Columns

Ted Cruz: Obama Plan to Give Up Internet Control ‘Likely Illegal’

(ShutterStock)

WASHINGTON — Sen. Ted Cruz (R-Texas) called on Congress to stop the Obama administration from giving away control of the Internet without congressional authorization — a move Cruz said is likely illegal.

Since 1998, the Internet Corporation for Assigned Names and Numbers (ICANN), a nonprofit organization that assigns domain names for the Internet and manages IP addresses, has operated under a contract with the U.S. Commerce Department’s National Telecommunications and Information Administration. The NTIA plans to end its relationship with ICANN on Sept. 30.

“We built the Internet, and America maintains it as free for all. We don’t use it in an imperialist manner to impose our views on others, we maintain it as an oasis of freedom because we are a nation dedicated to principles that are reflected in the Bill of Rights and especially the First Amendment. What is going through the minds of Obama administration when they say, ‘Let’s just give it away?’” Cruz said during a Heritage Foundation event on ending the U.S. contractual relationship with ICANN.

“Who in their right mind looks at the Internet and says, ‘You know what we need. We need Russia to have more control over this.’ What is the thought process behind that? And I might note what the Obama administration is doing is also likely illegal. The United States Constitution prohibits transferring government property to anyone else without the authorization of Congress,” he added.

Cruz said the Obama administration should not “give away this valuable, critical property” without authorization in law.

“That ought to trouble all of us,” he said. “Where are the Democrats defending American interests? Let me encourage you to encourage friends on the left, there may be issues on which we disagree with, but free speech and Internet freedom ought to unite us all.”

Cruz has introduced the Protecting Internet Freedom Act in the Senate, which he said would stop the “radical” Internet transition to ICANN and ensure the U.S. government keeps its ownership and control of the .gov and .mil top-level domains.

“If that proposal goes through, that will empower countries like Russia, like China, like Iran to be able to censor speech on the Internet. These are not our friends,” he said. “Our legislation is supported by 17 groups across the country, advocacy groups, consumer groups, and just this afternoon, we heard it is receiving the formal endorsement of the House Freedom Caucus.”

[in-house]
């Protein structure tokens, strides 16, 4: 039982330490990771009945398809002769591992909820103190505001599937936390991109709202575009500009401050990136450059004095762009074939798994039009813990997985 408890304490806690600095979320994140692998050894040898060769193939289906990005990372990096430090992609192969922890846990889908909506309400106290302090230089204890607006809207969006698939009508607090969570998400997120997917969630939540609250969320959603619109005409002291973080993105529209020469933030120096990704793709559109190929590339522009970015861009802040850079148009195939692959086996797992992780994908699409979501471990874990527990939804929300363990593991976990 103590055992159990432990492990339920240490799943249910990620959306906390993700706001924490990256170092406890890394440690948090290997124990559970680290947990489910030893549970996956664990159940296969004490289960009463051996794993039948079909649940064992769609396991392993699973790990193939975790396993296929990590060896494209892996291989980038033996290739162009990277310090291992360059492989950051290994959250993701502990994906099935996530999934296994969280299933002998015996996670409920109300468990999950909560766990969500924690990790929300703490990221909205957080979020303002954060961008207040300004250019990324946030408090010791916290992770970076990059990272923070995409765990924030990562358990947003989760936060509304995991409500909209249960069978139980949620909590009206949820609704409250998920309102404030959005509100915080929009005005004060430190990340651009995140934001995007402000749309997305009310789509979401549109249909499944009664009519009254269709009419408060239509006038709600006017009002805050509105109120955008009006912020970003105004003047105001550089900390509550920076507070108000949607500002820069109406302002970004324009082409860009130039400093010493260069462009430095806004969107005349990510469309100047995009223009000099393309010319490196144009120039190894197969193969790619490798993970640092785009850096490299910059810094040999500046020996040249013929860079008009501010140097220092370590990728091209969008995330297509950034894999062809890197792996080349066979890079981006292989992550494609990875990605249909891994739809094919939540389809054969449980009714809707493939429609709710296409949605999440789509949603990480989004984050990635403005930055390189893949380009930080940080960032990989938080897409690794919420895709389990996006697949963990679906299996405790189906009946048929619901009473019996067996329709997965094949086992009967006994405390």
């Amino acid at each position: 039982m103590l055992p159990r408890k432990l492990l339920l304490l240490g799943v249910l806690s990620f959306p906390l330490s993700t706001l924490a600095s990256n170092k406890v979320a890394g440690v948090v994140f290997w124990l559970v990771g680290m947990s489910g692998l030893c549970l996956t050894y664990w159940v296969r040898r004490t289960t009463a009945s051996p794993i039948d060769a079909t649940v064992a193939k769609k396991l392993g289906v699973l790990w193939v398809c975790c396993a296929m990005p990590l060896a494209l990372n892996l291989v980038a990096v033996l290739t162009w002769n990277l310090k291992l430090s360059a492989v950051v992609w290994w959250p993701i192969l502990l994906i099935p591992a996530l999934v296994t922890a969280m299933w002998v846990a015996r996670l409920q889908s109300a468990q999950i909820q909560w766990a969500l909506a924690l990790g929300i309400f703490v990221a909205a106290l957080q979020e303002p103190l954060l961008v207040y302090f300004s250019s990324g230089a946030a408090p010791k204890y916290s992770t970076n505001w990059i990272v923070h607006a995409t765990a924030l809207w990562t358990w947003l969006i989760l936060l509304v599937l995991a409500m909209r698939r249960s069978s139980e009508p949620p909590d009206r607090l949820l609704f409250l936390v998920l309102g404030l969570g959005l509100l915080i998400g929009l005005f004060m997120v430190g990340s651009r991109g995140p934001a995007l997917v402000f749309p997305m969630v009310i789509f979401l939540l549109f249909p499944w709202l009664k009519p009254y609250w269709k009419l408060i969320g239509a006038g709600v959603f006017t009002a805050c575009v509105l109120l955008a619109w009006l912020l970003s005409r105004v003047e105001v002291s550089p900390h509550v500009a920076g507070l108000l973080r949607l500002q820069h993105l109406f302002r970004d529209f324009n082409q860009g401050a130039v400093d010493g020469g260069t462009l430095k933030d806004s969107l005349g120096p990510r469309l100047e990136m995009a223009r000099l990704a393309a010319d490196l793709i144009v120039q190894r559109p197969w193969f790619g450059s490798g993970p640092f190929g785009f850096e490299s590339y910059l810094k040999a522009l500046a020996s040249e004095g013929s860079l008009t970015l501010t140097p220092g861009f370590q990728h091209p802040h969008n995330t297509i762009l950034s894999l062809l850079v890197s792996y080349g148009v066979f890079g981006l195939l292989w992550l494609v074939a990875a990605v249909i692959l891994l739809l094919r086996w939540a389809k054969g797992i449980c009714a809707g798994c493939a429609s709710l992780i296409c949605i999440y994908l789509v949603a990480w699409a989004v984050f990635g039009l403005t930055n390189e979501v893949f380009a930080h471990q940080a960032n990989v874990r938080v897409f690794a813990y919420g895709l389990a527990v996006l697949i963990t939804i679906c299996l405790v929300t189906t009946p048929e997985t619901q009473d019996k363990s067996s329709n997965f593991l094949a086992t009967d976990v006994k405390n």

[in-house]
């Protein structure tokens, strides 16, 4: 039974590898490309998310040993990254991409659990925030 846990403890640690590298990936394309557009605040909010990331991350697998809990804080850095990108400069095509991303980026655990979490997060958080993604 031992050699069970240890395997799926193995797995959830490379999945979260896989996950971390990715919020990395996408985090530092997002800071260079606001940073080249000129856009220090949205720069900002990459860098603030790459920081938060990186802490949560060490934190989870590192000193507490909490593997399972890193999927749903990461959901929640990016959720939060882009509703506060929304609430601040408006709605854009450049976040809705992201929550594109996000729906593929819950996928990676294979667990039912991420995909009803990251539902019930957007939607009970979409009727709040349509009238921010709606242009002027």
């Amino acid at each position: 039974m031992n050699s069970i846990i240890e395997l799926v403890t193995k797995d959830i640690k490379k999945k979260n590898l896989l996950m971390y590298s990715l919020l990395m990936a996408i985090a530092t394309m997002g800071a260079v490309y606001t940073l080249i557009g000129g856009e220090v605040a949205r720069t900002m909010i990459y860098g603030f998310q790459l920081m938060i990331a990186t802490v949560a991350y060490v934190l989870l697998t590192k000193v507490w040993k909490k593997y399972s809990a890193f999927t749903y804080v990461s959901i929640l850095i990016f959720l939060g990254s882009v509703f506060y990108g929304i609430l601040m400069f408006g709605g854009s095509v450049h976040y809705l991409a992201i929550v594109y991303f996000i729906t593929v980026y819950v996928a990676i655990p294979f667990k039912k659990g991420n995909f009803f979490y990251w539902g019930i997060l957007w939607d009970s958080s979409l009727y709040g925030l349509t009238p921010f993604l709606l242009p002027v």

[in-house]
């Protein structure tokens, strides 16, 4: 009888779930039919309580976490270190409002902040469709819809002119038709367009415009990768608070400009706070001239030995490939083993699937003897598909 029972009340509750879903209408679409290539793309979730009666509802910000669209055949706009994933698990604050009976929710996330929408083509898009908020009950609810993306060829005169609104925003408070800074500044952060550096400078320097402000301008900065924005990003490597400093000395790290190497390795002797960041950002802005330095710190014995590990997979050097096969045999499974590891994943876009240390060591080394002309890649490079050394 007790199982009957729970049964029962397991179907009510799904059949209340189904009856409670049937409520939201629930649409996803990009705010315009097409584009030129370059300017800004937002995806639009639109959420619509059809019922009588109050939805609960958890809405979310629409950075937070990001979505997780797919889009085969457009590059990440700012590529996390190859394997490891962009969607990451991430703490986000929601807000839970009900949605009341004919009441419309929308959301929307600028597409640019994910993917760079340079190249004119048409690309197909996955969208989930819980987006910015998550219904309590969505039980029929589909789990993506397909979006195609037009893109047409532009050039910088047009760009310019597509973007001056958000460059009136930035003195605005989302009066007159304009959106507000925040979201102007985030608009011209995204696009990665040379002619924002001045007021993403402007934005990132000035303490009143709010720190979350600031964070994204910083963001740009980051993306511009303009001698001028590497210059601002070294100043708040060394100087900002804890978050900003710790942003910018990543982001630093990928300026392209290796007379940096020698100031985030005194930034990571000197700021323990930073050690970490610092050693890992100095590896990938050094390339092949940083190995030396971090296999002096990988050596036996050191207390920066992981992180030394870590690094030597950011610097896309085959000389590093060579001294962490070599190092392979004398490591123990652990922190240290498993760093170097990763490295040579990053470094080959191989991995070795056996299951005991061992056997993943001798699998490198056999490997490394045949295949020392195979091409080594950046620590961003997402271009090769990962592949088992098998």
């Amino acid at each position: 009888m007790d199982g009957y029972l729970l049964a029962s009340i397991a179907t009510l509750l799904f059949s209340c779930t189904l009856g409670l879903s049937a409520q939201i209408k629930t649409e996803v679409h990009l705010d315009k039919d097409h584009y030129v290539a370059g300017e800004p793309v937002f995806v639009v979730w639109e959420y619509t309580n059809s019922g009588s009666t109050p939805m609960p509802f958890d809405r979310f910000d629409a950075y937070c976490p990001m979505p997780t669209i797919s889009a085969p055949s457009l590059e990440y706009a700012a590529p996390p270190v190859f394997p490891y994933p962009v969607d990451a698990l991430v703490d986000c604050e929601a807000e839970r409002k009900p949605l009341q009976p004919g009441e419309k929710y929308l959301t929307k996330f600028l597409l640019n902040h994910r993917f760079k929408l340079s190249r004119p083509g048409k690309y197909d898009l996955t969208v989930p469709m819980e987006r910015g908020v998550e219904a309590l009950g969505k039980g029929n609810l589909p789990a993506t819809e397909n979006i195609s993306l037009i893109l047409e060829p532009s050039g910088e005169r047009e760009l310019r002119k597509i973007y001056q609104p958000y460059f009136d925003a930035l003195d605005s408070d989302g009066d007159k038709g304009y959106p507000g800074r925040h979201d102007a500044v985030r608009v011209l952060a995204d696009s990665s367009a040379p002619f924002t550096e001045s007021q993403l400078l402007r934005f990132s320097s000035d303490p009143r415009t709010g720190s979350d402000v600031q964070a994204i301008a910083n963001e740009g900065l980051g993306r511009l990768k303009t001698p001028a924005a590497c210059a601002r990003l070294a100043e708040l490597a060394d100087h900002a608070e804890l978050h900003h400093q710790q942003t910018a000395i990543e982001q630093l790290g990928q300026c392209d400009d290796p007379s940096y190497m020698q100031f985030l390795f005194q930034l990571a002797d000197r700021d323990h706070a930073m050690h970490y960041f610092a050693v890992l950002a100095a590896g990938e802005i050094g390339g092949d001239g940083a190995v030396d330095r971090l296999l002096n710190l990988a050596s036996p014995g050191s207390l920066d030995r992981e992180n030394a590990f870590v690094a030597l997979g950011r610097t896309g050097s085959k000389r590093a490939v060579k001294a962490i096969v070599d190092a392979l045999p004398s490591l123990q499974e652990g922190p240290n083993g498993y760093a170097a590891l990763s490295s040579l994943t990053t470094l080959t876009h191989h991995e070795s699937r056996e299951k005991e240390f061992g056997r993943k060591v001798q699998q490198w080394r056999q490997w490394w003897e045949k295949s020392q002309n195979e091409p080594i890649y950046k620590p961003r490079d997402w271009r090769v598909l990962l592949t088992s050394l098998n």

Rep. Sean Duffy (R-Wis.) introduced the House version of the legislation.

Cruz said the U.S. must fight to protect the Internet’s “amazing ability” to take power out of the “entrenched elites” and bring it to the people.

“You know, it wasn’t that many years ago that Dan Rather was a respected network news anchor until a bunch of bloggers in pajamas began fact-checking his stories and took down one of the biggest names in news,” he said. “That could never have happened prior to the Internet. That ability to research, to communicate, to get a voice out, to expand virally could never have happened prior to the Internet.”

He labeled the Obama administration’s proposal “an extraordinary threat to our freedom” and one that most Americans don’t know anything about.

“Imagine searching the Internet and instead of seeing your standard search results, you see a disclaimer that the information you were searching for was censored. If you’re in China, that situation could well come with the threat of arrest for how dare searching for such a thing,” he said. “But thankfully, that’s not yet happening in America. This transfer from the Obama administration, this radical proposal, could lead to that threat. And Congress has yet to step in and affirmatively stop this.”

According to Cruz, Tarek Kamel, senior advisor to the president of ICANN, previously worked for the Egyptian government when it shut down Egypt’s Internet during the Arab Spring Revolution in 2011. Cruz agreed with the Obama administration’s public opposition to Egypt’s actions at that time.

“The move led the Obama administration to publicly chastise Mr. Kamel in an open letter saying, ‘Unless you act now, in your final hours as minister, to reverse the Internet cutoff, your name will forever be associated with an unprecedented human-rights violation on a national scale, and an economic catastrophe triggered by a shortsighted regime’s drive for self-preservation.’ I’m going to say a sentence that I rarely utter: I agree with the Obama administration,” Cruz said.

“Tarek Kamel made his name shutting down the Internet in Egypt to stifle free speech that was threatening to the government, and now, the Obama administration is months away from handing over control of the Internet to ICANN, which employs him,” he added.

Cruz also told the audience that ICANN’s former CEO Fadi Chehadé left ICANN to lead a “high-level working group for China’s World Internet Conference.”

“Mr. Chehadé’s decision to use his insider knowledge of how ICANN operates to help the Chinese government and their conference is more than a little concerning. This is the person who is heading ICANN, which we’re being told trust them with our freedoms, went to work for the Chinese Internet Conference,” he said. “The Chinese Internet Conference has rightly been criticized for banning members of the press such as The New York Times and The Washington Post.”